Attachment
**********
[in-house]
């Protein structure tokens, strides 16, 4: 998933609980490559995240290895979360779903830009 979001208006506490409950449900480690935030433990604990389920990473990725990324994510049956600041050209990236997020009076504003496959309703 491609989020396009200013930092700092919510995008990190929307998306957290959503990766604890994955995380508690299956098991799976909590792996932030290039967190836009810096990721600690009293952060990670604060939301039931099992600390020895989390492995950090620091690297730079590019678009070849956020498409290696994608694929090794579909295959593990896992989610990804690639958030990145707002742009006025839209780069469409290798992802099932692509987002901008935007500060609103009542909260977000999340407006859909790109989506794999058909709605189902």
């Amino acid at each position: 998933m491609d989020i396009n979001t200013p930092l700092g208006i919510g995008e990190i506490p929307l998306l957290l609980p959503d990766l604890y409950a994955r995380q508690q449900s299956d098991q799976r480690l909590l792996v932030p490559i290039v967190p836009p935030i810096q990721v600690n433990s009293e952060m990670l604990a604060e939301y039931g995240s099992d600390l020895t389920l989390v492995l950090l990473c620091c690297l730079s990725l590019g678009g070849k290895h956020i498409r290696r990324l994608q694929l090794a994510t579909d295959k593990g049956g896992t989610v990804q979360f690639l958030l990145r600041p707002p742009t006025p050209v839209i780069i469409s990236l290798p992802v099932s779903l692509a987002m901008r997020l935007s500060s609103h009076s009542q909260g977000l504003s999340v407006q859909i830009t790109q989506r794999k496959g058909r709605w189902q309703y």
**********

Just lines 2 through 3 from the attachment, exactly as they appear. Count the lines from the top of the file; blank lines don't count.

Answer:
């Protein structure tokens, strides 16, 4: 998933609980490559995240290895979360779903830009 979001208006506490409950449900480690935030433990604990389920990473990725990324994510049956600041050209990236997020009076504003496959309703 491609989020396009200013930092700092919510995008990190929307998306957290959503990766604890994955995380508690299956098991799976909590792996932030290039967190836009810096990721600690009293952060990670604060939301039931099992600390020895989390492995950090620091690297730079590019678009070849956020498409290696994608694929090794579909295959593990896992989610990804690639958030990145707002742009006025839209780069469409290798992802099932692509987002901008935007500060609103009542909260977000999340407006859909790109989506794999058909709605189902």
């Amino acid at each position: 998933m491609d989020i396009n979001t200013p930092l700092g208006i919510g995008e990190i506490p929307l998306l957290l609980p959503d990766l604890y409950a994955r995380q508690q449900s299956d098991q799976r480690l909590l792996v932030p490559i290039v967190p836009p935030i810096q990721v600690n433990s009293e952060m990670l604990a604060e939301y039931g995240s099992d600390l020895t389920l989390v492995l950090l990473c620091c690297l730079s990725l590019g678009g070849k290895h956020i498409r290696r990324l994608q694929l090794a994510t579909d295959k593990g049956g896992t989610v990804q979360f690639l958030l990145r600041p707002p742009t006025p050209v839209i780069i469409s990236l290798p992802v099932s779903l692509a987002m901008r997020l935007s500060s609103h009076s009542q909260g977000l504003s999340v407006q859909i830009t790109q989506r794999k496959g058909r709605w189902q309703y």